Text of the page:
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Rangers 5, Red Sox 3

Red Sox feel the squeeze

Bunt, wild pitch add to their woes

By Peter Abraham
Globe Staff / July 26, 2012
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ARLINGTON, Texas — Josh Beckett had thrown 108 pitches when Red Sox manager Bobby Valentine went out to the mound in the seventh inning on Wednesday night.

The Texas Rangers had runners on first and third with two outs in a tie game. But Valentine’s meeting with his pitcher was a quick one.

“Just to make sure he had enough,” Valentine said. “Josh was barely even winded.”

That faith was misplaced. Beckett threw a wild pitch, the Rangers scored, and the Red Sox were on their way to an agonizing 5-3 loss.

With Michael Young at the plate, Beckett threw a changeup that bounced in the lefthanded batter’s box and got past Kelly Shoppach. Elvis Andrus, who had been hit by a pitch earlier in the inning, scored without a play.

It was the second time in as many games the Sox allowed a run on a wild pitch. It didn’t cost them on Tuesday, but it lost the game on Wednesday.

“A wild pitch to score a go-ahead run? A damn shame,” Valentine said.

Beckett left the clubhouse before reporters were allowed in. He was spotted in the concourse later, posing for photos with family and friends.

Beckett was approached as he was walking alone to the team bus. He said he was trying to throw the pitch for a strike and “just yanked it.”

He refused to answer further questions.

Beckett left it to teammates and Valentine to speak about a mistake they didn’t make. That has become a common practice for Beckett this season. The righthander is now 5-9 and has one victory in his last nine starts.

“It’s tough because we’re playing so hard,” said rookie Will Middlebrooks, 2 for 4 with a home run. “We tried to get runs to support Josh. He went out and pitched his butt off.”

Beckett allowed four runs on nine hits in seven innings. He struck out two and walked three. The Rangers added a run when Nelson Cruz homered off Matt Albers in the eighth inning.

“We have to score more runs. We have to play batter. It’s frustrating,” said Dustin Pedroia, who often ends up speaking in place of absent teammates.

That the game was decided by a wild pitch only added to the frustration.

“It’s tough,” Pedroia said. “The ball kind of cut at the last second and got by [Shoppach].”

The Sox have lost five of their last six games and 13 of their last 20. After a day off on Thursday, they open a three-game series against the first-place Yankees in New York. The Sox trail their rivals by 10½ games in the American League East.

“We realize we’re getting to a point where we have to go on some kind of win streak,” Cody Ross said. “We’re running out of chances.”

Texas starter Derek Holland (7-5) allowed three hits on five hits over 7 innings. He walked one and struck out seven.

Mike Adams got the final out of the eighth inning before Joe Nathan closed the Red Sox for his 20th save.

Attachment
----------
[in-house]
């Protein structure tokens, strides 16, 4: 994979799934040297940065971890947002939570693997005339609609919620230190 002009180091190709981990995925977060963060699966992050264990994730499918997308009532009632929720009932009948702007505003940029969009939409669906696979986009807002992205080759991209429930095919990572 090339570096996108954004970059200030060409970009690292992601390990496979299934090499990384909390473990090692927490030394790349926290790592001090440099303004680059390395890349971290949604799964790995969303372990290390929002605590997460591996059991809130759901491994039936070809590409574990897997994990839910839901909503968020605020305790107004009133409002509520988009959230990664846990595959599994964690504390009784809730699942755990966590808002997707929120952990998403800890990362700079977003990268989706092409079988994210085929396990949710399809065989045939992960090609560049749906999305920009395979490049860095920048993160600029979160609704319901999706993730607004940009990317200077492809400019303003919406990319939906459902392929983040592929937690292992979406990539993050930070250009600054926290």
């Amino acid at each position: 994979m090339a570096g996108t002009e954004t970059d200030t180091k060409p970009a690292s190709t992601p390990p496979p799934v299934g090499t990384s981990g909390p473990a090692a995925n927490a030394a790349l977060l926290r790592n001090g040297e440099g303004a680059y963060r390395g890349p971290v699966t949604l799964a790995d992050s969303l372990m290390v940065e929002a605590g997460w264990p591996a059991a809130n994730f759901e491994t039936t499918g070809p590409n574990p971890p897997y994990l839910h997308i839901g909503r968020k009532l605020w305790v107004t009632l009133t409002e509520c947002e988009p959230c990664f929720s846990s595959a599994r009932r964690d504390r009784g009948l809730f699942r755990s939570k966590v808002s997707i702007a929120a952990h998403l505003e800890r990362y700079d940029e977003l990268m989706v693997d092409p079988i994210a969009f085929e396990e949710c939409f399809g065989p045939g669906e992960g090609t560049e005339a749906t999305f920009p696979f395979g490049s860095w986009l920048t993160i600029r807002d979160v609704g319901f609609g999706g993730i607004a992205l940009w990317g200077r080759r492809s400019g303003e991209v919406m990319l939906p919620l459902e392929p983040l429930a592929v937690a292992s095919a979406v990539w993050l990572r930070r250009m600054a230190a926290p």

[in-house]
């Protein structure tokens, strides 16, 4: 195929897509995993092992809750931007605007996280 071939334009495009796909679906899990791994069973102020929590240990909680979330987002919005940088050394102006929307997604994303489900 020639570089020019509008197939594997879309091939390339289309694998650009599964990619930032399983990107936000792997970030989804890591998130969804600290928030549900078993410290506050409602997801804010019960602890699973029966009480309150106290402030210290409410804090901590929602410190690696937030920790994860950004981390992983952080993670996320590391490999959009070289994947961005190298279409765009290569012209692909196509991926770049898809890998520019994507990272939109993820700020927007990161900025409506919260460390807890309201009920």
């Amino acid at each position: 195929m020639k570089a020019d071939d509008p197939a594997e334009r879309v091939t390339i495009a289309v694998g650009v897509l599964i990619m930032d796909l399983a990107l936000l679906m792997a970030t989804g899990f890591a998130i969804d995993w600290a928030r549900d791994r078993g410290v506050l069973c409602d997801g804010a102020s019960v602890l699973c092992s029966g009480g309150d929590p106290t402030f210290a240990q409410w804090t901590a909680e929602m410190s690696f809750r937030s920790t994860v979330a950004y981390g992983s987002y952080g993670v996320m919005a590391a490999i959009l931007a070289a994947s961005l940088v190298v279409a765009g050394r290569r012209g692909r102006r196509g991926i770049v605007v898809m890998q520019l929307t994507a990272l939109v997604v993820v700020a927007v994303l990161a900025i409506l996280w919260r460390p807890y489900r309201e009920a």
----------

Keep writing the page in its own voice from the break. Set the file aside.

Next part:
The Sox were held to five hits, two after the fourth inning. They have scored 17 runs in their last six games.

The Sox scored a run in the first inning but lamented not coming away with more.

Jacoby Ellsbury drew a walk off Holland before Pedro Ciriaco singled to right field, sending Ellsbury to third.

A potential big inning sputtered when Pedroia grounded into a double play. Holland then hit Adrian Gonzalez in the hip with a fastball, clear retaliation for Red Sox reliever Vicente Padilla hitting Adrian Beltre in the back of the helmet with a fastball in the eighth inning Tuesday night.

The lead grew to 2-0 in the fourth when Middlebrooks lined a changeup over the fence in left field for his 12th home run.

Beckett to that point had given up three hits and two walks, but no runs. The good fortune ended in the fourth as Texas scored three runs on five hits.

Young started the inning with a double to right field. Cruz grounded to third before David Murphy drove an RBI double to center field.

Yorvit Torrealba singled to left field, moving Murphy to third. The Rangers then squeezed in their second run, Craig Gentry bunting the ball in front of the plate as Murphy came in.

Ian Kinsler, who on Tuesday was ejected in the first inning after being picked off first base, hit a popup behind second base that fell in for an RBI single. Ross tried to make a sliding catch but could not come up with the ball.

Pedroia tied it in the sixth inning with his seventh home run, a blast into the Red Sox bullpen in left-center.

Beckett got tough after the fourth inning, retiring the side in order in the fifth and sixth, allowing one ball out of the infield.

With one out in the seventh, Beckett hit Andrus with a fastball. Josh Hamilton struck out, but Beltre singled to right field, pushing Andrus to third.

Valentine came to the mound and decided he trusted Beckett with Young. A wild pitch in that situation was the last thing he expected. It was the second wild pitch for Beckett all season.

“I didn’t see it coming,” Valentine said.

Sounds like the story of the season.

“We’re going to play as hard as we can the rest of the way. It’s not like we’re quitting,” Pedroia said.

Peter Abraham can be reached at pabraham@globe.com. Follow him on Twitter @PeteAbe.

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